|Photo by Steve Russell, Kansas, December 2020|
Here's what was posted on the Tearjerker website and then re-posted on the FB camping page: "I often see the question from new owners, 'What do I need?' Having just completed the 60th night of my first trip as a solo, middle-aged female traveler, I have a list of what I found very helpful."
- Flexibility: Things will not always go the way you expect. Whatever it is, it’s all good.
- Patience: You will have to wait for any number of people or things; take a deep breath or twenty. Oh, just go ahead and start your yoga practice now.
- Sense of wonder: Leave the campsite; wander about the place, learn to identify things.
- Simplicity: Things need attention. The fewer things you have, the less time you will spend attending to them (and you can go kayaking, hiking, SUPing, birding, etc., see #3).
- Gratitude: you are so very lucky to be able to live like this. Never forget your incredible good fortune. Smile at everyone!
Henry David Thoreau emphasized the need for simplicity in his essay "Economy" from his book Walden. This is an interesting essay because it's not about money, or it is, but in a backwards way from how we normally consider the word--and Thoreau wrote about a century and a half ago! Thoreau said that possessions drag you down. Be rich in time, not dollars. Be rich in freedom, not possessions. Be rich in the wonder of the world, not resigned to working like a beast of burden so that you can own a lot of stuff--and a place to keep all that stuff.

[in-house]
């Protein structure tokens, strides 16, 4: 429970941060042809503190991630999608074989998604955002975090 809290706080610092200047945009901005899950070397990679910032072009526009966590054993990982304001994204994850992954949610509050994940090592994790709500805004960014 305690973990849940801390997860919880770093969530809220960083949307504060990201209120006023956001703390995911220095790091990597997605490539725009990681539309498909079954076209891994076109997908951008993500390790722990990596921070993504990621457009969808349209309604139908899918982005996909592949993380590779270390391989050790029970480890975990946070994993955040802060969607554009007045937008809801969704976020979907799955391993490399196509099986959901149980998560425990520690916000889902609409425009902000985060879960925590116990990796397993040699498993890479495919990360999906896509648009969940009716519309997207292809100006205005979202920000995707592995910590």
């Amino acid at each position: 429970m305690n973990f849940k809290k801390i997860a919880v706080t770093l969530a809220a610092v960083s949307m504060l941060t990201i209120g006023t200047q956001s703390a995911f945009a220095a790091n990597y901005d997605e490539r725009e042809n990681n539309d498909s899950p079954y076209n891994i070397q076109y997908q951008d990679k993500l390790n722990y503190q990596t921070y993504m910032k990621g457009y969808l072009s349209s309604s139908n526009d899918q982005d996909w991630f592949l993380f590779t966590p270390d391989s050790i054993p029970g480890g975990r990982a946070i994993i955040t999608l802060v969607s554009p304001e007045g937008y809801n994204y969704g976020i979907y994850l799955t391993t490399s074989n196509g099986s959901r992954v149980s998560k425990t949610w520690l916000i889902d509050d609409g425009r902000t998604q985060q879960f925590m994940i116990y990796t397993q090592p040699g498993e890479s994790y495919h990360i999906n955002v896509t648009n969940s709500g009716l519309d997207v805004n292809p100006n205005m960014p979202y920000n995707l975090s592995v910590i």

Perhaps ultimately "glamping" is not a function of outfitting but of perspective. When John Muir took his blanket, notebook, loaf of bread, and skillet off into the wilderness, he certainly was appreciating the glamour of camping. When we read his writings, we feel that even now over a century after he trekked his treks and wrote about them. I'm glad I found this little online post about five things we need when camping. After all, our brief time here in the world is just one extended camping trip, isn't it? Enjoy the view, love our traveling companions, and find enough inner peace to appreciate and celebrate as we live our lives. We sit around the campfire and enjoy the light and warmth. The light and warmth of the campfire--now or ten thousand years ago--what does it really matter? We are all sojourners in time, and the flickering light of the campfire is as old as creation.